Danese, E. 1999 Upper Miocene Carbonate Ramp Depositsfrom the Southernmost Part of Maiella Mountain (Abruzzo, Central Italy). Facies, 41, 41-54, Pl. 9-11, 4 Figs. Abstract: The development of carbonate ramp depositional systems in the Neogene of the Mediterranean Region represents a widespread feature so far analysed in several papers. It is striking to note that the evolution of upper Miocene carbonate ramps, characterized by the presence of coralgal bioherms, highlights the events leading to the Messinian salinity crisis. The coralgal bioherms of pre-evaporite Messinian age exhibit fossil assemblages indicating marine waters with normal salinity, whereas stromatolitic and microbial encrustations underline the deterioration of the environment during the Messinian salinity crisis. Maiella Mountain is a broad carbonate massif located in Abruzzo (Central Italy). The late lower Oligocene-Messinian part of its stratigraphic succession consists of stacked non-tropical carbonate ramp deposits related to third and higher order sequences. The investigations performed in the southernmost portion of the massif allowed to recognize a complete fourth order carbonate depositional sequence on a homoclinal ramp of pre-evaporite Messinian age. The presence of small coralgal patch reefs and overlaying microbial encrustations is significant. A transect exhibits the stratigraphic framework of the area. The data show how local parameters play a notable role in the development of these deposits.
.
Drooger, C.W. 1973. Messinian Events in the Mediterranean. Geodynamics Scientific Report No. 7., North Holland Publishing Co.
.
Flecker, R. and Ellam, R.M. 1999. Distinguishing climatic and tectonic signals in the sedimentary succession of marginal basins using Sr isotopes: an example from the Messinian salinity crisis, Eastern Mediterrranean. Journal of the Geological Society of London, 156, 847-854. Abstract: The evolution of oceanic Sr-87/Sr-86 through the Tertiary has been sufficiently well documented to provide a useful stratigraphic tool for carbonate-rich marine sediments which were deposited in basins connected to the global oceans. In isolated basins, sea water Sr-87/Sr-86 Will diverge from coeval oceanic values; thus if independent age information exists, the geochemical signature can constrain the timing of isolation. In marginal basins formed in tectonically active settings, the timing of isolation is critical to the assessment of the relative importance of climate or tectonic controls on that event. Previously, isolation has been assumed to coincide with the last occurrence of open marine fauna. However, in an example from the Eastern Mediterranean, Sr-87/Sr-86 data challenge that assumption and can be interpreted as indicating a protracted period of isolation (c. 3 Ma), during which time marine conditions prevailed, prior to the Messinian salinity crisis at the end of the Miocene. This allows tectonic and climatic signals to be distinguished, since although convergence of Africa with Eurasia was responsible for isolation of this part of the Mediterranean, it is more likely that later climatic change triggered desiccation.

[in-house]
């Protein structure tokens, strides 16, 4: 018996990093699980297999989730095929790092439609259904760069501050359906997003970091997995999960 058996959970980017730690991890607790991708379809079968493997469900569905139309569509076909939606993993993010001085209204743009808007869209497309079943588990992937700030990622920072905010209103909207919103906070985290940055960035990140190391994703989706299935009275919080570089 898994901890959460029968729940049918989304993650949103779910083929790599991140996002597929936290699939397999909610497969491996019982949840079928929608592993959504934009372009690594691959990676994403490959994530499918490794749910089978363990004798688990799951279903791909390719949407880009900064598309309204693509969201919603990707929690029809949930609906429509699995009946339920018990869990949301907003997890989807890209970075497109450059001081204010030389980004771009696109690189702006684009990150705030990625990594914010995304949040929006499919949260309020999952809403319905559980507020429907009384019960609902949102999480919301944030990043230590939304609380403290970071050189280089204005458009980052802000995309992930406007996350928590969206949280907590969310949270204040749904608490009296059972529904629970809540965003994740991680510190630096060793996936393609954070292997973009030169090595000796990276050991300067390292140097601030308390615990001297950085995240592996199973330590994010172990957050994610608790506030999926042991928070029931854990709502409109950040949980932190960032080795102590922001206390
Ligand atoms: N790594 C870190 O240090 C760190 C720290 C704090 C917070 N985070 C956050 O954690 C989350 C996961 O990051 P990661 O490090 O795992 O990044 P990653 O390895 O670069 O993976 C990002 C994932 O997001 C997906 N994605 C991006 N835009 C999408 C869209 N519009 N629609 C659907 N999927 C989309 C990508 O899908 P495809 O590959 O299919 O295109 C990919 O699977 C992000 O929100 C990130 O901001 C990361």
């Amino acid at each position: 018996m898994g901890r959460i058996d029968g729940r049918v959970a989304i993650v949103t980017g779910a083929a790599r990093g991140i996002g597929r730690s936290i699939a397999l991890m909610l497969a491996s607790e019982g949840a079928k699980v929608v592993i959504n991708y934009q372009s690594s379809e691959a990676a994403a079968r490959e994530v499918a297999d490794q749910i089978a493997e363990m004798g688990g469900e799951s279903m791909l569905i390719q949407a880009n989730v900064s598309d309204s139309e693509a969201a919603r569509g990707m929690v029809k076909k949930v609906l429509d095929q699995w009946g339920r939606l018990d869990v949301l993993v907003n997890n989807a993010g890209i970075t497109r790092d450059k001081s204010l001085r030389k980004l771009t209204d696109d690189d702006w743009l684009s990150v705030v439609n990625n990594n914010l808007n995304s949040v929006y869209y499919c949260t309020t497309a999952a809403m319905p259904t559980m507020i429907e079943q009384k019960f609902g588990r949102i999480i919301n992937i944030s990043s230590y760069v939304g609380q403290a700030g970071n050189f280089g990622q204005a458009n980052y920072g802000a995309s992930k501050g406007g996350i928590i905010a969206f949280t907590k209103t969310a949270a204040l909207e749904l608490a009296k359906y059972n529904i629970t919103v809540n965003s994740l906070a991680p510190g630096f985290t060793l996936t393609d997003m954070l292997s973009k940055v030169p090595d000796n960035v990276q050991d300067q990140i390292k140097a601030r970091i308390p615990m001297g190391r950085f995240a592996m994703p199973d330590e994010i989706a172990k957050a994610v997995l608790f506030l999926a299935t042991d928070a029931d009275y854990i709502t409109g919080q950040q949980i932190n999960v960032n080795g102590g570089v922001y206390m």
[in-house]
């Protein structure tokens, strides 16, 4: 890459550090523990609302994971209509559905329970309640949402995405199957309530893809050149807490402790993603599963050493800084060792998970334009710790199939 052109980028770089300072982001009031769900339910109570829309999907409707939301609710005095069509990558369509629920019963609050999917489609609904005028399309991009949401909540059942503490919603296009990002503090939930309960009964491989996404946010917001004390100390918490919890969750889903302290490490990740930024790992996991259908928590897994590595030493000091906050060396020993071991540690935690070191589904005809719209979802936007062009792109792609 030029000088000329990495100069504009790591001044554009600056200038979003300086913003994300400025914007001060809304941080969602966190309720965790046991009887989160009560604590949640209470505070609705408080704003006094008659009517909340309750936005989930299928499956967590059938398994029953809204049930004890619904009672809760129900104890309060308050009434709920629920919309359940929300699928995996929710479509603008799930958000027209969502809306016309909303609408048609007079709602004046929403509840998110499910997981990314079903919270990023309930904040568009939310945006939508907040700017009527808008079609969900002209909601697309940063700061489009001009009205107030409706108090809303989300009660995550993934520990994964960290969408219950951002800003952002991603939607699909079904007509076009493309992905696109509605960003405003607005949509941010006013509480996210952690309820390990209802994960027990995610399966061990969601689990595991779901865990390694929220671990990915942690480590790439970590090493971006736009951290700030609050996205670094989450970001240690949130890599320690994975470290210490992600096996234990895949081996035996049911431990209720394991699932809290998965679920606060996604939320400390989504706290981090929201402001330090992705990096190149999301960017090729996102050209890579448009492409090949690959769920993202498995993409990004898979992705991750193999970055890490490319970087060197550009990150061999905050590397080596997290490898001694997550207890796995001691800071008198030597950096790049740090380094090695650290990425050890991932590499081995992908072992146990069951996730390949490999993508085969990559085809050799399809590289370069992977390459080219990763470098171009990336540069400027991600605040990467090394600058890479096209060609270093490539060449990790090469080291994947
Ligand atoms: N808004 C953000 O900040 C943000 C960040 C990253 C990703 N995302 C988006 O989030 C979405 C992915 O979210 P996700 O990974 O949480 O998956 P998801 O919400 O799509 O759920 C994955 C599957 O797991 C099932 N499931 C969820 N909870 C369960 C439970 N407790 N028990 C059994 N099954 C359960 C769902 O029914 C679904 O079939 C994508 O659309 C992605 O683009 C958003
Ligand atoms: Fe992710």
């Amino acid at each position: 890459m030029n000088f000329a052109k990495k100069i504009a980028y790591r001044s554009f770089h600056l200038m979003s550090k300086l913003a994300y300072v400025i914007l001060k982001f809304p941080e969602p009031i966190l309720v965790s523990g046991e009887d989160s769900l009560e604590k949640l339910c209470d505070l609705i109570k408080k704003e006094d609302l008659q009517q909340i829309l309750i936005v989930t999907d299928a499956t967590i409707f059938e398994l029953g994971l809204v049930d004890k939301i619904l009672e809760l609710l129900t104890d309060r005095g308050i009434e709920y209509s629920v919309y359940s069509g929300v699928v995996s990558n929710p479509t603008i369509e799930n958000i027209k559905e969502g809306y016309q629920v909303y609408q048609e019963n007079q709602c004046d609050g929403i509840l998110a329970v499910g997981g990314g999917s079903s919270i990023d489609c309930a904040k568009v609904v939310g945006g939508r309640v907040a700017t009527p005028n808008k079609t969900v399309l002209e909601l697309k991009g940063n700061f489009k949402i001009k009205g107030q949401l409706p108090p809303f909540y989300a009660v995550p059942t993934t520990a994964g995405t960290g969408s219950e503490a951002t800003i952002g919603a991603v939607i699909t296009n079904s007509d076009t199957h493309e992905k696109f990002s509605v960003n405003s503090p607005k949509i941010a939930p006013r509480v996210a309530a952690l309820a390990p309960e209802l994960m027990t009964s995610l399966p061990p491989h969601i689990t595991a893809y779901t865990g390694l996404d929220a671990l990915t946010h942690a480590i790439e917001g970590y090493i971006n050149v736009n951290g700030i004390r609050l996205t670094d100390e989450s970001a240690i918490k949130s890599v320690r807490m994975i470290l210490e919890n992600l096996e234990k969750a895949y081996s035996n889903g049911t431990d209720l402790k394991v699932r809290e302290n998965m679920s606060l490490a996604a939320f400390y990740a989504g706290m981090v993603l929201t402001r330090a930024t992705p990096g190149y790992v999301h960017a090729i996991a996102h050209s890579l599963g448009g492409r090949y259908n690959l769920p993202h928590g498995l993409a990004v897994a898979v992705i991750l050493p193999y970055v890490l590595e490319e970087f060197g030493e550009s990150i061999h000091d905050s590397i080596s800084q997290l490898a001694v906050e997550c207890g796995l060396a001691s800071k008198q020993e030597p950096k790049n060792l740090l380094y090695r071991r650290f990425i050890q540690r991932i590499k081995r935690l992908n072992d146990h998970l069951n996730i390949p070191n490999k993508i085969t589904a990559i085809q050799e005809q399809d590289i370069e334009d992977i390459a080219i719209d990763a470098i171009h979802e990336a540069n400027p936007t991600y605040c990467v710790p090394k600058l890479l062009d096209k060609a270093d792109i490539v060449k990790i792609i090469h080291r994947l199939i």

.
Friedman, G.M. 1989. Messinian (Miocene) evaporites of the Mediterranean Basin: a new approach to an old bandwagon. Program and abstracts, Geological Society of America Annual Meeting, St Louis, MO, November 6-9, 1989.

Friedman, G.M. 1991. Messinian (Miocene) evaporites of the Mediterranean Basin: a new approach to an old bandwaggon. Carbonates and Evaporites, 16, 169-176.

Griffin, .D.L. 1999. The late Miocene climate of northeastern Africa: unravelling the signals in the sedimentary succession. Journal of the Geological Society of London, 156, 817-826. The Messinian was a time of high rainfall and high sediment yield rates. The wet phase peaked in the late Messinian at the time of the low-stand of the Mediterranean during the Messinian Salinity Crisis.
.
Hsu, K.J. et al., 1973. Late Miocene desiccation of the Mediterranean. Nature, London, 242,N: 5395, 240-244. [Key Paper]

Hsu, K.J. l972. When the Mediterranean dried up. Scientific American. 227, 27-36. [Key Paper]

Hsu, K.J. 198? The Mediterranean was a Desert: A voyage of the Glomar Challenger. Princeton University Press, Princeton, New Jersey.

Hsu, K.J. et al. 1977. History of the Mediterranean salinity crisis. Nature, London, 267. 399-403. [Key Paper]

Hsu, K.J. , Montadert, L., Bernoulli, D., Cita, M.B., Erickson, A., Garrison, R.E., Kidd, R.B., Mielieres, F., Muller, C. and Wright, R. 1978. History of the Messinian Salinity Crisis. In: Hsu, K.J., Montadert, L. et al., Initial Reports of the Deep Sea Drilling Project. U.S. Government Printing Office, 42 (1), 1053-1078.
.
Kastens, K. A., and J. Mascle, Note added in proof: Did a glacio-eustatic sea-level drop trigger the Messinian salinity crisis in the Mediterranean?, in D. Kennett, A. Masterson, and N. Stewart et al, Proc. ODP, Initial Results, v. 113, p. 993.